Fishing Report from For Shore Fishing.
By Michael Wilson / Ledger correspondent
Mangrove Snapper—The summer mangrove snapper fishing remains good all over the Tampa Bay region as well as other area destinations. The edge of the shipping channel and any location with structure such as reefs, wrecks, rock piles, and the area bridges, are all producing solid numbers of keeper fish.
Strike Zone, 2-8, Elsewhere
(1) At Big Pier 60 in Clearwater, this past week Spanish mackerel have been good in the mornings from sunrise to about 9:30 a.m. Lots of sheepshead on the pilings taking small crabs and pieces of shrimp. The trout and snook bite has been good, the best at night on live bait. The snook are hitting live sardines and ladyfish. Trout are hanging in the lights. Pier hours will change on Labor Day to 6 a.m. to 10:30 p.m. (no longer 24 hours), reports Mark Ross at Big Pier 60 Bait & Tackle (727-462- 6466).
(2) At Madeira Beach, offshore in the 120-300 foot range the grouper bite is still going well. The mangrove snapper remain excellent. Lots of hogfish, too. Tthe kingfish are starting to show about 12 miles out, and Spanish Mackerel are showing in force; the next two full moons should really kick, reports Capt. Dylan Hubbard of Hubbard’s Marina (727-393-1947).
(3) At John’s Pass, The mangrove snapper are thick around the bridge, even chasing artificials. Tarpon are rolling in the pass, but they’re finicky. The snook are stacked up like cordwood everywhere. The water has to be moving or they’re not feeding. Speckled trout everywhere on the dock lights at night. Also big black drum around the area docks, reports Capt. Dylan Hubbard of Hubbard’s Marina (727-393- 1947).
(4) At Fort DeSoto Park, mangrove snapper are excellent, pretty much everywhere there is structure. The redfish bite is picking up with some schools starting to show, especially on the area keys and potholes on the flats. Look for mullet around the mangroves; cast close to the tree lines and you’ll find redfish, too. Snook can be found along the beaches, reports Capt. Brett Norris of Rock Bottom Charters out of O’Neill’s: (727-512- 4415).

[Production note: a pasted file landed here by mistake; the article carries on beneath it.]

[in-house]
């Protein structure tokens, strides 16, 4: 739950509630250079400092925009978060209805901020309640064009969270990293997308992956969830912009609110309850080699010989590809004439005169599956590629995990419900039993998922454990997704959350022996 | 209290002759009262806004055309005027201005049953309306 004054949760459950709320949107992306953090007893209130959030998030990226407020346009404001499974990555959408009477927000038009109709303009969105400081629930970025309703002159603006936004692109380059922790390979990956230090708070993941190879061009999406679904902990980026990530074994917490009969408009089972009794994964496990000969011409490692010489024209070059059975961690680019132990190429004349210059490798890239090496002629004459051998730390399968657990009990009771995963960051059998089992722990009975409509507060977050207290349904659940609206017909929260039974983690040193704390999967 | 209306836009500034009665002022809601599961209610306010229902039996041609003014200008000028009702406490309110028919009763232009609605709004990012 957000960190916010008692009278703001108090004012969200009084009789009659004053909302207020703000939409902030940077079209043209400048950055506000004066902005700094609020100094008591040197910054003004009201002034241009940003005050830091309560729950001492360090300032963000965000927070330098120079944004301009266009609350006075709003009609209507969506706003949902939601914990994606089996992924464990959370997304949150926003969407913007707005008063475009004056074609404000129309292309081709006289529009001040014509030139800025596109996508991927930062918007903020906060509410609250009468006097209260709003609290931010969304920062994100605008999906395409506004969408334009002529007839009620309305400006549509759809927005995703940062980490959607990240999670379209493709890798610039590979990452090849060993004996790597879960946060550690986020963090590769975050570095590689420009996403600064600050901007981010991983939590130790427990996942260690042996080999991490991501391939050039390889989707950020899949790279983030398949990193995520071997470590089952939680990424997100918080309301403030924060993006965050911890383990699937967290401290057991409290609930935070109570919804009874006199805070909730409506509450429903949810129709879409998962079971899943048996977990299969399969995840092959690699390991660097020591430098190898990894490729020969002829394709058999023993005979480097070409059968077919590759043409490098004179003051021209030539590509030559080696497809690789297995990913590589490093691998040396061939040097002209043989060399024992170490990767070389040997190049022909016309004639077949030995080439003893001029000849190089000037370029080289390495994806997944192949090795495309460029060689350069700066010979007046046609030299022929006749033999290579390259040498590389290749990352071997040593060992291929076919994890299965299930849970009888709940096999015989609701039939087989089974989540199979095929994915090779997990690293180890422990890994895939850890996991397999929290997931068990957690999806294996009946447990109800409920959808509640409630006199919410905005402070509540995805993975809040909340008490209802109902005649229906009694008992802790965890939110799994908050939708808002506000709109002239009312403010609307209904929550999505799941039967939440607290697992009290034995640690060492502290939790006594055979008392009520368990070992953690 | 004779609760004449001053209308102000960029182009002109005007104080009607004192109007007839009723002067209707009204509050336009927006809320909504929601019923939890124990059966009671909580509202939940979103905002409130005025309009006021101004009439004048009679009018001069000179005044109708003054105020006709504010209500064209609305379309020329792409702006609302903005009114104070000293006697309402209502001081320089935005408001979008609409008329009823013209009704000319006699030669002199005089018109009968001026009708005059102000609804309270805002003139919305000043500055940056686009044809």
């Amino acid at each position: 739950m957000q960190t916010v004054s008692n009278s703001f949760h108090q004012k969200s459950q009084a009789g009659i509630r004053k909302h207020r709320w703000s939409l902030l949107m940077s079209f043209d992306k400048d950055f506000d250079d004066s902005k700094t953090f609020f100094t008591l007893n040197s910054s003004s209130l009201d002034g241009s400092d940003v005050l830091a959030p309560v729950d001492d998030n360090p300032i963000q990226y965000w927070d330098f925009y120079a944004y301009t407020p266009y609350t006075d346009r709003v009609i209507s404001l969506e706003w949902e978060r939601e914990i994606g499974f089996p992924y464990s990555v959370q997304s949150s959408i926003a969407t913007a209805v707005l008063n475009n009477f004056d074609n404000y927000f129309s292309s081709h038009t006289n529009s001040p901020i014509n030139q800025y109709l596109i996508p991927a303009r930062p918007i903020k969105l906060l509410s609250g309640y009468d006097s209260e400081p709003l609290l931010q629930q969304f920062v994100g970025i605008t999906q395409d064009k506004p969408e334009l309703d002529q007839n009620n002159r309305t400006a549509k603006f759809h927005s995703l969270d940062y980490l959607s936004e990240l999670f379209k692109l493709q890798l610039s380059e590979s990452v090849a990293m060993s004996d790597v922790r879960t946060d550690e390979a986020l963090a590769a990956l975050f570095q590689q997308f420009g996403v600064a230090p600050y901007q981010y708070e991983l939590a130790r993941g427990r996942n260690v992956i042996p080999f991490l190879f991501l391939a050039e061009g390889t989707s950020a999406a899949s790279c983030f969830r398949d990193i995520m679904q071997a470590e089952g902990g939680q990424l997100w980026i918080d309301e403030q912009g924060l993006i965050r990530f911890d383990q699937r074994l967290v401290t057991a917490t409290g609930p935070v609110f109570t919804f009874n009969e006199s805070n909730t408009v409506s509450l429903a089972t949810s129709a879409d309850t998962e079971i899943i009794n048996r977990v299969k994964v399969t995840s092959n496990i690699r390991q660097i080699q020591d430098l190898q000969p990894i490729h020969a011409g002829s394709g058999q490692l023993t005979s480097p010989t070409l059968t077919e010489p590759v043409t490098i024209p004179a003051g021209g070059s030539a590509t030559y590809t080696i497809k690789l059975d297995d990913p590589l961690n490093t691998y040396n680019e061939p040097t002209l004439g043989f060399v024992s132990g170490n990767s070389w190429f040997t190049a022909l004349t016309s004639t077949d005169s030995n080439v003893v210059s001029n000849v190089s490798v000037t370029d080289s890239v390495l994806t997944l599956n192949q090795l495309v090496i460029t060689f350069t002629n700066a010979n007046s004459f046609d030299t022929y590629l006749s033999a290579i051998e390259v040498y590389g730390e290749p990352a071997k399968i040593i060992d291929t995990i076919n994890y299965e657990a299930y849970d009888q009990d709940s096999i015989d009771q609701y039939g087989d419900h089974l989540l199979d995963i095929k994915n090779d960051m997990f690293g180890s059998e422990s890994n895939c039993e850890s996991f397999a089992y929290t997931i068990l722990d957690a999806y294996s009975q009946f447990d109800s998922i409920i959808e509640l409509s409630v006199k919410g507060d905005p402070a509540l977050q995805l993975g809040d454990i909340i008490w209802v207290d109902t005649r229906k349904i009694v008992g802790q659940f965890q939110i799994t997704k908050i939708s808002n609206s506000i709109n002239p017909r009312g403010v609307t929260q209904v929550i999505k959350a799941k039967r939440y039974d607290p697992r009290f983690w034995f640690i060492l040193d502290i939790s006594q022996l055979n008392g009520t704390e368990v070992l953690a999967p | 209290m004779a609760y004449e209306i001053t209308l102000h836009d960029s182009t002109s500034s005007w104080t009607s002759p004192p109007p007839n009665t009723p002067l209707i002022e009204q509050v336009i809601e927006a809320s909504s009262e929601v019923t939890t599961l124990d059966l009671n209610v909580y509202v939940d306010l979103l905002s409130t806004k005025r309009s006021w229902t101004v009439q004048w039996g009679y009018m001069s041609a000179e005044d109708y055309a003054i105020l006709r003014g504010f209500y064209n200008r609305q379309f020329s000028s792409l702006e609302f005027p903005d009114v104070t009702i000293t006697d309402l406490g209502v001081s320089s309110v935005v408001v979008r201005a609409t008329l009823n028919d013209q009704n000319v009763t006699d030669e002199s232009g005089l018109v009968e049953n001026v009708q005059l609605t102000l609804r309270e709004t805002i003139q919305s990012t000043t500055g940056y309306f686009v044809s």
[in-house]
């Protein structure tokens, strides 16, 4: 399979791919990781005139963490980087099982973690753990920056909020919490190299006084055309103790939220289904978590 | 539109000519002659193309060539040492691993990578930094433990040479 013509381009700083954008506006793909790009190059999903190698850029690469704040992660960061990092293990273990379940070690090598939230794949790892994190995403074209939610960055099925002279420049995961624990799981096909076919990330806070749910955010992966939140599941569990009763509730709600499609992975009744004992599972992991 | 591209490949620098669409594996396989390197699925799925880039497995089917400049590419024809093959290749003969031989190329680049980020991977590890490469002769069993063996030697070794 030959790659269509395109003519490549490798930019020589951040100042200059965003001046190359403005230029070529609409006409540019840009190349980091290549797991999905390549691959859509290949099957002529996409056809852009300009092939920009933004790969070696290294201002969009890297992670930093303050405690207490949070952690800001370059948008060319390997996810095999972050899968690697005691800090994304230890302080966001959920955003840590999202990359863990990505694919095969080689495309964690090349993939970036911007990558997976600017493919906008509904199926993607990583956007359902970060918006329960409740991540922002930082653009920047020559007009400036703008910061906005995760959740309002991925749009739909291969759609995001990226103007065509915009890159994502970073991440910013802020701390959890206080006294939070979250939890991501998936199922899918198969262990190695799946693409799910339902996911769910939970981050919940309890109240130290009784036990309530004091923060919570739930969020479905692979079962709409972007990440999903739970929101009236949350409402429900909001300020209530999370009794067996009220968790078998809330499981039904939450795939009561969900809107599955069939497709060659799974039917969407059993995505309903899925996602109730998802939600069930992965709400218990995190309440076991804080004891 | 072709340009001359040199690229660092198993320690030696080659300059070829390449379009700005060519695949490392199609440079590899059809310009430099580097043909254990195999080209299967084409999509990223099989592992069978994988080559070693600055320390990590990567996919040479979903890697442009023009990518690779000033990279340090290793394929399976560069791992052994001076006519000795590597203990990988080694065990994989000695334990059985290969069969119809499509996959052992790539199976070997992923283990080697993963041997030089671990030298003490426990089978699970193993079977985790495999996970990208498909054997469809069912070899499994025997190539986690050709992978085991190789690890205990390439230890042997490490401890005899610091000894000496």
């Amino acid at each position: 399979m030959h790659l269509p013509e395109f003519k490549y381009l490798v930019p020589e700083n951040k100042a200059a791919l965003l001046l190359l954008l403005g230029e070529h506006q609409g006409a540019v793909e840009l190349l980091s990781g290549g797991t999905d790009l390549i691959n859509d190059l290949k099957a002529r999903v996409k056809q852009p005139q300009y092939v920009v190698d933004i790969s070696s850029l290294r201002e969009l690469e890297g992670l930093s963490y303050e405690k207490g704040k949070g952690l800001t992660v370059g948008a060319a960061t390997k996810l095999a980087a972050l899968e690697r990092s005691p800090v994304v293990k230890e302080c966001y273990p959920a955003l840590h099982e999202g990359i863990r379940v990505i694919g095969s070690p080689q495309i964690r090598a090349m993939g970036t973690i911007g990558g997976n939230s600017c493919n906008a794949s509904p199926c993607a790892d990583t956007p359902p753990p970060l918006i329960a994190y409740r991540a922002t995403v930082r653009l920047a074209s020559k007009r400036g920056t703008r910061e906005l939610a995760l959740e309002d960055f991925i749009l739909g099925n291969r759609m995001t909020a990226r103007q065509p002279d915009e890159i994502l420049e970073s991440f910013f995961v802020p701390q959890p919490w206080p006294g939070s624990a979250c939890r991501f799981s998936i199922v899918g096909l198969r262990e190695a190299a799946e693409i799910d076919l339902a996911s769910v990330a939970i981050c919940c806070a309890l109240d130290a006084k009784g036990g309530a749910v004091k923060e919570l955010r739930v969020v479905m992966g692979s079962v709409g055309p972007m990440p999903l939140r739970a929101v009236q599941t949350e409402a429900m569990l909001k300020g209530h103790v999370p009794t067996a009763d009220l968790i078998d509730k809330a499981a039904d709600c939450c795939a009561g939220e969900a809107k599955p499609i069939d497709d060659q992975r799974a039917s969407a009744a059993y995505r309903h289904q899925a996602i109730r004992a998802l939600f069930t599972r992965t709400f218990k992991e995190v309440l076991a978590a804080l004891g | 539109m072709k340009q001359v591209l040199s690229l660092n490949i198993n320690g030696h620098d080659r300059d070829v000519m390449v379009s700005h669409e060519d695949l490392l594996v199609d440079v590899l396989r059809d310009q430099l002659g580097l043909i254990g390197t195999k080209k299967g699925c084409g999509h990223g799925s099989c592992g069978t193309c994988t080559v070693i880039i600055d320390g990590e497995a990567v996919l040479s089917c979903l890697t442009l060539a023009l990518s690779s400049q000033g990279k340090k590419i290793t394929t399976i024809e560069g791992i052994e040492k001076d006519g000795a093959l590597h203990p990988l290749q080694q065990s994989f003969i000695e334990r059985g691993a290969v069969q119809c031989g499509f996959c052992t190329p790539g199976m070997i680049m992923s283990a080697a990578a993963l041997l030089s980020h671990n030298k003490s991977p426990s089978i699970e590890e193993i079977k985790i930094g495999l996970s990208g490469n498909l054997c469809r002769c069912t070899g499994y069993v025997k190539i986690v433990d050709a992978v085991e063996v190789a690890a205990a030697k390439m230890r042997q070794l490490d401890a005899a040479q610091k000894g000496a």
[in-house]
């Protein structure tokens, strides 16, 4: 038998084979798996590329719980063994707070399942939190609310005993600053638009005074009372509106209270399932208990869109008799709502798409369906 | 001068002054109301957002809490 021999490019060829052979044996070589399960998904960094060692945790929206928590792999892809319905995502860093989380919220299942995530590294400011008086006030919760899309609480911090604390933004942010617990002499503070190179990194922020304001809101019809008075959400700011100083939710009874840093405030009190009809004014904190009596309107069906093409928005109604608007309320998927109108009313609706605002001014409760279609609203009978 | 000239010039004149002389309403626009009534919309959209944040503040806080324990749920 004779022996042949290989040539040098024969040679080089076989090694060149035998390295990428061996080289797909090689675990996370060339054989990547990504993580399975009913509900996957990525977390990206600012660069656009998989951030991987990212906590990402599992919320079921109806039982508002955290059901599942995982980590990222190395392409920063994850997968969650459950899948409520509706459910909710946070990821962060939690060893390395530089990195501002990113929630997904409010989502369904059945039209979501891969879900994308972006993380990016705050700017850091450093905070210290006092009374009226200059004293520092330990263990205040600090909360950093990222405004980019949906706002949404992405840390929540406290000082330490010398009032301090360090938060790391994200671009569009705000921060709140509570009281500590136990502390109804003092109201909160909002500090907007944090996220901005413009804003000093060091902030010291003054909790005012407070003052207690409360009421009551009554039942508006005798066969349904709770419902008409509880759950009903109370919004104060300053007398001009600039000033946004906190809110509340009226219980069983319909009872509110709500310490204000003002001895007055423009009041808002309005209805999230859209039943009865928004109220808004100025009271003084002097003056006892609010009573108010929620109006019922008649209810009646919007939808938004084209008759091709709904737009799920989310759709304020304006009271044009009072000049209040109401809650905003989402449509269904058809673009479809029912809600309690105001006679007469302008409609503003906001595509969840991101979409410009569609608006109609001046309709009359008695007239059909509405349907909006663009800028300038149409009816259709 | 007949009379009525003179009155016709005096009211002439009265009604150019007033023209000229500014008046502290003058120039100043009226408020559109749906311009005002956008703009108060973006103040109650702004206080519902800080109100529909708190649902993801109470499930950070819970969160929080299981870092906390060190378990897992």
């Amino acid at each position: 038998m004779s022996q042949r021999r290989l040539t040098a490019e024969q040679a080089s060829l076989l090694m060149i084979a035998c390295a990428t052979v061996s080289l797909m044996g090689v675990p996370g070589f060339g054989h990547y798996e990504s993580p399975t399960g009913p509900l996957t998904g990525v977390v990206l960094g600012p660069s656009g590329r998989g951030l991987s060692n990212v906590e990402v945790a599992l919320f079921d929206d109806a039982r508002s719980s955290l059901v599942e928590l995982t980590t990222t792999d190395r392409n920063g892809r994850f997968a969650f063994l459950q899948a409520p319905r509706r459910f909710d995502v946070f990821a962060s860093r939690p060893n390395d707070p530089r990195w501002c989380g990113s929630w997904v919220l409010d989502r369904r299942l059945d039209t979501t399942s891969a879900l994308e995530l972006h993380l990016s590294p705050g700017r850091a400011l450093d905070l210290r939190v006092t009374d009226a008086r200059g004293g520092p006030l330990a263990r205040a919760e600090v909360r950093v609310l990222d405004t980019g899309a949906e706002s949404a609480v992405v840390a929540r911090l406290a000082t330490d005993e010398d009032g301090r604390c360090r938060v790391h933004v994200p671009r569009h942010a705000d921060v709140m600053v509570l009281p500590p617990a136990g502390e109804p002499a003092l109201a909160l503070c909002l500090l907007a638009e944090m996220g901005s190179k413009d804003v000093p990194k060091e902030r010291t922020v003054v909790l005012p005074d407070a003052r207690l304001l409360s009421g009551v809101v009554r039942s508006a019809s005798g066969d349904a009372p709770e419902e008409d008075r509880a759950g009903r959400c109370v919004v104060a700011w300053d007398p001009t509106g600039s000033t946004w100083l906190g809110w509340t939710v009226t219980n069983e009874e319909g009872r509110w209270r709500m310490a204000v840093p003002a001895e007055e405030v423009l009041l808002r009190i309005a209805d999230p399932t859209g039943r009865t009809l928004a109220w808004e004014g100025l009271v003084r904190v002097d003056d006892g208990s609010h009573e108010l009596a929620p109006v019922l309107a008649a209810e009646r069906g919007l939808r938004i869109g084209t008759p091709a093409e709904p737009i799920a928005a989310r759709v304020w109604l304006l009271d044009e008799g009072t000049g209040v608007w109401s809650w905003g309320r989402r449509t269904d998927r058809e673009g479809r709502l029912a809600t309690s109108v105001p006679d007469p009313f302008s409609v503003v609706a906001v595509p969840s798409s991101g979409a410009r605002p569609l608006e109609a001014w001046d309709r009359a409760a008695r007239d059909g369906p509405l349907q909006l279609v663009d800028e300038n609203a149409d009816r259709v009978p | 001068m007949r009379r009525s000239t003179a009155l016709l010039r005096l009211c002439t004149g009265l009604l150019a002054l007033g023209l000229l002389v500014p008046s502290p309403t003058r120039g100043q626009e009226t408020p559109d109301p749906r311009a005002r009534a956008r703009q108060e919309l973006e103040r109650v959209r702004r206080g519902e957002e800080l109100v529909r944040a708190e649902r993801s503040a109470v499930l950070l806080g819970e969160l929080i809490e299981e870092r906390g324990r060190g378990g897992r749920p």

(5) Around the Sunshine Skyway and lower Tampa Bay, there’s big grouper in the bay along with keeper snapper. Any structure in the bay and the area bridges are holding snapper. Redfish are showing up; look for schools in the usual spots in the next couple of weeks. The snook are all over the place, reports Capt. Shawn Crawford of Florida Sport Fishing Outfitters of Bradenton (941-705- 3160). www.captainshawn.com
(6) At Anna Maria, the area bridges such as Manatee Avenue, Cortez, and Longboat Pass are holding nice keeper snapper. Anywhere there is structure, you’ll find snapper. The bigger size trout are starting to show up. The edges of the flats in 4-8 feet of water are holding nice fish. Redfish are showing up, but they are finicky, reports Capt. Shawn Crawford of Florida Sport Fishing Outfitters of Bradenton (941-705-3160). www.captainshawn.com
(7) At St. Petersburg, the mangrove snapper bite is great inside the bay in 15-20 feet of water or along the channel edge. Slower tide is best to keep your bait on the bottom. Plenty of bait on Pinellas Point down to the Sunshine Skyway Pier. The redfish schools are starting to show, but not a lot of fish yet. Snook are still on the beach and around the passes. Blind Pass is holding snook on the rock piles at night. Live bait is your best bet, reports Capt. Brett Norris of Rock Bottom Charters out of O’Neill’s: (727-512- 4415).
(8) In the north end of Tampa Bay, there’s a lot of Spanish mackerel, mangrove snapper and trout on the flats around the bait schools. The mackerel bite is best early. The mangrove snapper bite is real good on any structure. There’s good tripletail on the buoys, but best early in the morning. Big tarpon moving into the bay around the bridges and the tripod markers. There’s also been a great shark bite, reports Capt. Jake Whitfield of Florida Outdoor Adventures (813-997- 5980).
At Sebastian Inlet, there’s a good snapper bite right now. Mangrove snapper are best on the incoming tide and cubera best at night on the outgoing. The snook bite is excellent, gearing up for the opening of season next week on Sept. 1. Tarpon are on the beach and the mullet run is beginning. There’s lots of mojarra at the inlet as well, reports Whitey’s Bait & Tackle (321-724- 1440).
Indian River at Fort Pierce, early mornings have seen the best trout bite with topwater or D.O.A. Shrimp. Fish the grass flats 2-5 feet deep for best results. Snook are being caught along the mangroves. Redfish have also been under the mangrove lines. Snapper have been all over the river, channel edges and structure. The inlet has been invaded by ladyfish, jacks, blue runners and other species. Look for the glass minnow schools. Also some nice Spanish mackerel, reports Capt. Charlie Conner of Fish Tales Charters (772-284- 3852).
At Homosassa, mangrove snapper have been good inshore on hard bottom and rock piles. Redfish action continues to be a little tough. Trout fishing along the Chassahowitzka Channel can be productive on the overcast days with some breeze, reports Capt. William Toney of Homosassa Inshore Fishing Charters (352-621- 9284) www.homosassainshorefishing.com